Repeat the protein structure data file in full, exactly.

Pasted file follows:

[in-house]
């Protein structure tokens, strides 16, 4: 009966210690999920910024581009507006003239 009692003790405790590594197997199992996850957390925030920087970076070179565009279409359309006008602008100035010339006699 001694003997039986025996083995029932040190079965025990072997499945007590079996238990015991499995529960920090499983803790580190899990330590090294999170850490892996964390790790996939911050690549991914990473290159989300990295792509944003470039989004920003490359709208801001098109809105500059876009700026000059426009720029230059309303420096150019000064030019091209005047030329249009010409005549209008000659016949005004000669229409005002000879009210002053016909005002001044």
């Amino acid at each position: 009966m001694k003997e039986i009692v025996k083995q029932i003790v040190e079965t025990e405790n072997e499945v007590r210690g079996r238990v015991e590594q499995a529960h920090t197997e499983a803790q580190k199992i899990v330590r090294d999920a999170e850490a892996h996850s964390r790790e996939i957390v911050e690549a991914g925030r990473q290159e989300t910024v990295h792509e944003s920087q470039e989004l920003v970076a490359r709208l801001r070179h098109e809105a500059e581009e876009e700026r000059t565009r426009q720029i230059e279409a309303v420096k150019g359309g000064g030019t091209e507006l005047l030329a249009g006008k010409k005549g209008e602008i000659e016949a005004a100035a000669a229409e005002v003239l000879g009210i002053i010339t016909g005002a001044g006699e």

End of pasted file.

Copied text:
[in-house]
């Protein structure tokens, strides 16, 4: 009966210690999920910024581009507006003239 009692003790405790590594197997199992996850957390925030920087970076070179565009279409359309006008602008100035010339006699 001694003997039986025996083995029932040190079965025990072997499945007590079996238990015991499995529960920090499983803790580190899990330590090294999170850490892996964390790790996939911050690549991914990473290159989300990295792509944003470039989004920003490359709208801001098109809105500059876009700026000059426009720029230059309303420096150019000064030019091209005047030329249009010409005549209008000659016949005004000669229409005002000879009210002053016909005002001044």
């Amino acid at each position: 009966m001694k003997e039986i009692v025996k083995q029932i003790v040190e079965t025990e405790n072997e499945v007590r210690g079996r238990v015991e590594q499995a529960h920090t197997e499983a803790q580190k199992i899990v330590r090294d999920a999170e850490a892996h996850s964390r790790e996939i957390v911050e690549a991914g925030r990473q290159e989300t910024v990295h792509e944003s920087q470039e989004l920003v970076a490359r709208l801001r070179h098109e809105a500059e581009e876009e700026r000059t565009r426009q720029i230059e279409a309303v420096k150019g359309g000064g030019t091209e507006l005047l030329a249009g006008k010409k005549g209008e602008i000659e016949a005004a100035a000669a229409e005002v003239l000879g009210i002053i010339t016909g005002a001044g006699e």